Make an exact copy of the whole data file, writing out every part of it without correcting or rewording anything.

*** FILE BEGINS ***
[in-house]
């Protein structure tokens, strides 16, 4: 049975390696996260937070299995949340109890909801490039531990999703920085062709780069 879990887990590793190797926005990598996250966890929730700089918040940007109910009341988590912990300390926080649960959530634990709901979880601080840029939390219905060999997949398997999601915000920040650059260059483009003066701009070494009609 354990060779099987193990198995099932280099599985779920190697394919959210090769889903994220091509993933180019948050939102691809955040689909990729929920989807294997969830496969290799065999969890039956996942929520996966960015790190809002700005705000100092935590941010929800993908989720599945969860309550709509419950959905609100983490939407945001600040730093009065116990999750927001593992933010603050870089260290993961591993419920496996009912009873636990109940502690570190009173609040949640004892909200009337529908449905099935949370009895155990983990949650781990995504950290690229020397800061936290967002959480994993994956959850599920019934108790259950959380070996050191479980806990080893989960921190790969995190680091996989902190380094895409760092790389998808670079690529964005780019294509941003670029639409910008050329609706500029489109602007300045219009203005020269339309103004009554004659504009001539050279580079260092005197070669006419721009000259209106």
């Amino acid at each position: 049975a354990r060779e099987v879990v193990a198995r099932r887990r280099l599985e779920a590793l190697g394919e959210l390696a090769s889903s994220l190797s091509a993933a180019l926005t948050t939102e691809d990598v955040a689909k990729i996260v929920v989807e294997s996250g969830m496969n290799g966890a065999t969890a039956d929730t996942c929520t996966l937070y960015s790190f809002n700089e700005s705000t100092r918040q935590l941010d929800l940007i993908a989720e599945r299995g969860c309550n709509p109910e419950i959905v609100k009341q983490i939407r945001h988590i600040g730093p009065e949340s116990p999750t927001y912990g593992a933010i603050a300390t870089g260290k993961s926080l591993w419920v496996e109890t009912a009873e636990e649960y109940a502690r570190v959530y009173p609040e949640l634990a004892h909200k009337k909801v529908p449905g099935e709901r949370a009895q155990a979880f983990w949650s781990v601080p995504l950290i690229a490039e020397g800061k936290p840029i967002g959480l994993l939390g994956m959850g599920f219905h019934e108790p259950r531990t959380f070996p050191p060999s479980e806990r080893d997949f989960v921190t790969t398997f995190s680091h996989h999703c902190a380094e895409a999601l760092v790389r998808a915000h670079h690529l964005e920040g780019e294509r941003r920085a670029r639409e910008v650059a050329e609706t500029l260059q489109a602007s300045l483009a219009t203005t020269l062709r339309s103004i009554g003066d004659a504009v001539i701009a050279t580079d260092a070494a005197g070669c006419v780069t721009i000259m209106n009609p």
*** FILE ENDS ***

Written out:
[in-house]
């Protein structure tokens, strides 16, 4: 049975390696996260937070299995949340109890909801490039531990999703920085062709780069 879990887990590793190797926005990598996250966890929730700089918040940007109910009341988590912990300390926080649960959530634990709901979880601080840029939390219905060999997949398997999601915000920040650059260059483009003066701009070494009609 354990060779099987193990198995099932280099599985779920190697394919959210090769889903994220091509993933180019948050939102691809955040689909990729929920989807294997969830496969290799065999969890039956996942929520996966960015790190809002700005705000100092935590941010929800993908989720599945969860309550709509419950959905609100983490939407945001600040730093009065116990999750927001593992933010603050870089260290993961591993419920496996009912009873636990109940502690570190009173609040949640004892909200009337529908449905099935949370009895155990983990949650781990995504950290690229020397800061936290967002959480994993994956959850599920019934108790259950959380070996050191479980806990080893989960921190790969995190680091996989902190380094895409760092790389998808670079690529964005780019294509941003670029639409910008050329609706500029489109602007300045219009203005020269339309103004009554004659504009001539050279580079260092005197070669006419721009000259209106």
């Amino acid at each position: 049975a354990r060779e099987v879990v193990a198995r099932r887990r280099l599985e779920a590793l190697g394919e959210l390696a090769s889903s994220l190797s091509a993933a180019l926005t948050t939102e691809d990598v955040a689909k990729i996260v929920v989807e294997s996250g969830m496969n290799g966890a065999t969890a039956d929730t996942c929520t996966l937070y960015s790190f809002n700089e700005s705000t100092r918040q935590l941010d929800l940007i993908a989720e599945r299995g969860c309550n709509p109910e419950i959905v609100k009341q983490i939407r945001h988590i600040g730093p009065e949340s116990p999750t927001y912990g593992a933010i603050a300390t870089g260290k993961s926080l591993w419920v496996e109890t009912a009873e636990e649960y109940a502690r570190v959530y009173p609040e949640l634990a004892h909200k009337k909801v529908p449905g099935e709901r949370a009895q155990a979880f983990w949650s781990v601080p995504l950290i690229a490039e020397g800061k936290p840029i967002g959480l994993l939390g994956m959850g599920f219905h019934e108790p259950r531990t959380f070996p050191p060999s479980e806990r080893d997949f989960v921190t790969t398997f995190s680091h996989h999703c902190a380094e895409a999601l760092v790389r998808a915000h670079h690529l964005e920040g780019e294509r941003r920085a670029r639409e910008v650059a050329e609706t500029l260059q489109a602007s300045l483009a219009t203005t020269l062709r339309s103004i009554g003066d004659a504009v001539i701009a050279t580079d260092a070494a005197g070669c006419v780069t721009i000259m209106n009609p």